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A Growl From The Suburbs

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Mr. SI. F. Case bas returned from Laniing and reporta the prospect good for a fair and full investigaron of the Aun Arbor charter question. This is as it raght to be. ïhere bas been mucli talk of tliat city's foisting expenses upon the county, whicb justly belonged to the city góvermnent to assume, und if One-faaif of wht is correntstatement be irue, we questiou the propriety of euiarging, in any respect, that city's authority. One thing is certain, if Aun Arbor is entitled to six supervisors, ypsilanti is entitled to flve under the same luling, and wiU see to it that her riphts are respect ed. Itseeitis a liltle strange that Ypsiianti should uniforraly turn over more inss than a city which boasts of doub'.e the population and three times the saloons. It certainly cannot be because Ann Arbor is more law abiding, and it is competent for Ypsilanti to investísate. We believe that Ann Arbor should have her own "lock up" and pay the expenses of municipal violations as other cities do, instead of using the county jail and eharging all prison bilis arisÍDg under their charter to thecounty. Will Ann Arbor object to this?- Ypsitantian. Were the above statements correct, Ana Arbor would not object to the plan propoeed. Ann Arbor does not foist expenses upon the county whicfa the city Bhould pay. The county has never paid one eent of expenses for any prisoner arrested under a city ordinance and has never been af-ked to do so. It is true that when a person is arrested under a city ordinance, by an ment made with the supervisors long I ago, the jailis'used as a lock-up, but I the city pays the expenses incurred, I Jodging from the raanner in wbich the I Ypsilantian mixes up "fines returned" and "bilis arising under their charter," tt is evident that they have not investiated the matter. No fines would he itetumed to the county for arrests under the city charter, and even our Ypsilanti friends should not expect the city to pay for expenses of arrests under the state laws. In regard to Ypsilanti's representation on the board of supervisors, it is only their own fault if the eity has not a fair quota. Do as Ann Arbor is doing and demand your rights. Sir JonN LisTKR Kaye, of Canada, has 1 decided to purchase ten farms of 5,000 acres each from the Interior department of Canada. This allotment of great tracts of land to individuals is iooked upou with much disfavor by many, as experience shows this to have wrought mach injury already in the Northwest territories. A careful obser ver ■was heard to reuaark lately that the frosts in Manitoba last summer, which destroyed one-fourth or more of the wbeat erop, had been the salvation of that province as it left the farmers an encouraging erop, but discouraged 3and speculators sufficiently to prevent them operating a boom. So the land UI more likely be put on the rnarket at fair prices and the province enter apon a career of steady development. A provisión by our law makers for ihe state to furnish eradles free to all who raise babies would be far more sible than for it to provide free school books. This baby business is being overdone. If the boys and girls have not grit enough to earn their echool books, in this age of cheap literature, they had better take a few lessons from the self made men and women who have preceded tliem. Joiix Wanamakek, of Philadelphia, was invited by President-elect Harrison to visit him at his home in Indianapolis last week. This causes the Detroit News to suggest the petty insinuation that Wanamaker was guilty of dishonesty in the late campaign. "It can be taken for granted," says the News, "that the Philadelphia merchant's liberality in sending $40,000 to New York City a few days before the election, is at last toreceive acknowledgment,"and that a cabinet position is to be the ward. The fact is, which the News probably knows, that Mr. Wanamaker contributed to the Republican campaign in a perfectly legitímate way $10,000 and not a cent more, and not late in the campaign- the same amount tbat President Cleveland contributed for his party and sixty thousand less than Cleveland's cabinet contributed to keep their party in power. If the wizard of the News could at a breath convert all the fiction daily manufactured in the editorials of that sensational sheet, into concentrated lye, it would supply all the soap factories of the country and leave a handsotne profit for the inventors.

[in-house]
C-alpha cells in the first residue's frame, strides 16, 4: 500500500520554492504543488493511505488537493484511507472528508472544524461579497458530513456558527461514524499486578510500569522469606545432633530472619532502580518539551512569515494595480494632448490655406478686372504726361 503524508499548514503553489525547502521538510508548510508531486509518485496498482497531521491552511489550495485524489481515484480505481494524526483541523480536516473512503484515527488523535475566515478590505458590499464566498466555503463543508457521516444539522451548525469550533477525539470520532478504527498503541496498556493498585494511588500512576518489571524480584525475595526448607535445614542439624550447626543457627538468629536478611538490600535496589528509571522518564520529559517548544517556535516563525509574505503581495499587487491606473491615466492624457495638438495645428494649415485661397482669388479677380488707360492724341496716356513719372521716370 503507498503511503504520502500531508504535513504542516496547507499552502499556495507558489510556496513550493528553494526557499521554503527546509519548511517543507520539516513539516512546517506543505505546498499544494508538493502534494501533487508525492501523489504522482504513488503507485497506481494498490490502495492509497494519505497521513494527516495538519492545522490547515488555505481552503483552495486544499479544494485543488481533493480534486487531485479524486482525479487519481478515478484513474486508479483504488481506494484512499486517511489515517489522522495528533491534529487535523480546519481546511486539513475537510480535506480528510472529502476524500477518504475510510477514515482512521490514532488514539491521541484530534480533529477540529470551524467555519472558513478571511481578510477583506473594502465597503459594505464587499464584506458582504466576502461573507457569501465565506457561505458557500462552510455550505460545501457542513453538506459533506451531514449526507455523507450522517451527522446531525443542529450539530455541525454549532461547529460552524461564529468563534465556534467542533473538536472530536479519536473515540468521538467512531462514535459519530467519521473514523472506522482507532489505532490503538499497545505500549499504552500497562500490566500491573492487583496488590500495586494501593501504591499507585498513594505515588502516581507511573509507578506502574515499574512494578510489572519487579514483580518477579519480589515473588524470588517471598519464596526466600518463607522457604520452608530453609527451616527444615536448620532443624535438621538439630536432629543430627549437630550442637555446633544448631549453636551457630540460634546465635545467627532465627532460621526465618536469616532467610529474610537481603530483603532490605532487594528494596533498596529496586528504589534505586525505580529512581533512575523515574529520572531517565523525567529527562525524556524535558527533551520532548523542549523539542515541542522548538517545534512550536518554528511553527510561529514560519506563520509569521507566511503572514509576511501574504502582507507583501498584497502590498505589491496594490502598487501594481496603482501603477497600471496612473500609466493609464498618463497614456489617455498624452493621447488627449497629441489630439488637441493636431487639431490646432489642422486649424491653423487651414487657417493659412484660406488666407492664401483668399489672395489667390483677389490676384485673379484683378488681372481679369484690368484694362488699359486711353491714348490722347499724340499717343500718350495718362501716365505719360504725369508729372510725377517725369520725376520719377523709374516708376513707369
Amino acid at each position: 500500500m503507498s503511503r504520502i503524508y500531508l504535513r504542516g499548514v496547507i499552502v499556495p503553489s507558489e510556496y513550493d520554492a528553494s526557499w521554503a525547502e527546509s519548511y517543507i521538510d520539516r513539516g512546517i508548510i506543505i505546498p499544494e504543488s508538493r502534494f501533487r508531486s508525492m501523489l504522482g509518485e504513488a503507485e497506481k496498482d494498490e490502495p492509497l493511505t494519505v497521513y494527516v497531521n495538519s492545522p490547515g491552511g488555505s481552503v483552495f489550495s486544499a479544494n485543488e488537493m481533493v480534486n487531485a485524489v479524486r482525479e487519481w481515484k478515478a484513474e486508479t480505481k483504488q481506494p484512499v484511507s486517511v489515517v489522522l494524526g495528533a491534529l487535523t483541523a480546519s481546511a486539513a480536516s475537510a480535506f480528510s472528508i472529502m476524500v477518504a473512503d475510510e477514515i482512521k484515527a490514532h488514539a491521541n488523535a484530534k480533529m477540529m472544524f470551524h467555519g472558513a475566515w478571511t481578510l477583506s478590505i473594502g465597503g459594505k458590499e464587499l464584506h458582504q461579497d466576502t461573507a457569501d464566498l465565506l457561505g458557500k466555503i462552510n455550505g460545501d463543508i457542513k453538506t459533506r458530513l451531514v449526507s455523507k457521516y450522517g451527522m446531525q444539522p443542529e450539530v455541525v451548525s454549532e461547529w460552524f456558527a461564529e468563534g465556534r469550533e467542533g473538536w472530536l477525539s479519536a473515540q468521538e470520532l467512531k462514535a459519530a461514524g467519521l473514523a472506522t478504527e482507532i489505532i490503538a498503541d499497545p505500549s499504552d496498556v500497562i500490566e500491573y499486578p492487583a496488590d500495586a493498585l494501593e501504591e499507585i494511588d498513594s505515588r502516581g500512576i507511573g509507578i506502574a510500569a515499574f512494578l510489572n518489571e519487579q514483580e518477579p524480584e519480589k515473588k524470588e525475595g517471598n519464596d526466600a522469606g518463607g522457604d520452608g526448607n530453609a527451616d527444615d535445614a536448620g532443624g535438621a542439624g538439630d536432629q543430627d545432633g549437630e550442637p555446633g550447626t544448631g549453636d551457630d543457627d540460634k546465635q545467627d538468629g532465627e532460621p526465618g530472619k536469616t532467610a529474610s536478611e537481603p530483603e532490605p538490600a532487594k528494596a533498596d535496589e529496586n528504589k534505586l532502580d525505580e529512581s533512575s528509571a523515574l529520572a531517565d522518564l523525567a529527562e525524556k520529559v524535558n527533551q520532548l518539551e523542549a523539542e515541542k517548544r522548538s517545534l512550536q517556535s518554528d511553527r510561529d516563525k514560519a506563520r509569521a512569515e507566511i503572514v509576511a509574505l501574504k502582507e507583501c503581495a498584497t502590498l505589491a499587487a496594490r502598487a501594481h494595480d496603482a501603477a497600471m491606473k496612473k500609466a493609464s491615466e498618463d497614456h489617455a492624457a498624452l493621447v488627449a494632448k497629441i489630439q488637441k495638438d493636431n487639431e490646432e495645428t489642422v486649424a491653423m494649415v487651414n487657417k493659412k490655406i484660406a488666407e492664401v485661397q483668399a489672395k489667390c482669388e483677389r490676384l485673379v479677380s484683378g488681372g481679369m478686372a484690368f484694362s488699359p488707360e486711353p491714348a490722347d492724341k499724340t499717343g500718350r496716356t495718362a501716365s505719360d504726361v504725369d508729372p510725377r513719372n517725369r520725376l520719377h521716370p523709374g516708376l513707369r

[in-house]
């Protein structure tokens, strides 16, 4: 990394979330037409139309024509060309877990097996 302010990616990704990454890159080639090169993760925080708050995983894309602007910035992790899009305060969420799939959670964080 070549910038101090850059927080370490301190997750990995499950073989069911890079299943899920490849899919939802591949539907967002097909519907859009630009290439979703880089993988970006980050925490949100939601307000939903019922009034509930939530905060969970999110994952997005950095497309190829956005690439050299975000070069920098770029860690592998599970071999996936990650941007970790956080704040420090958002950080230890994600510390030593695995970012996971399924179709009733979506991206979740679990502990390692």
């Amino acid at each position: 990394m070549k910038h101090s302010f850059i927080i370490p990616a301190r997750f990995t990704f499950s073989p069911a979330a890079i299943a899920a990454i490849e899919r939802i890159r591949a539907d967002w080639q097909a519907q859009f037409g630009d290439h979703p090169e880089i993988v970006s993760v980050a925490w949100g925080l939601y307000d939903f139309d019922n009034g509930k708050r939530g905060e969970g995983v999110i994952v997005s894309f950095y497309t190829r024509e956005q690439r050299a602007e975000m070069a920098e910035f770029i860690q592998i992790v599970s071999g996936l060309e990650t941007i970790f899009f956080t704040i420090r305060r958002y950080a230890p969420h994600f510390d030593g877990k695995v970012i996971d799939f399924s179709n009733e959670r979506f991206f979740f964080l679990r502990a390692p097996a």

Old News
Ann Arbor Register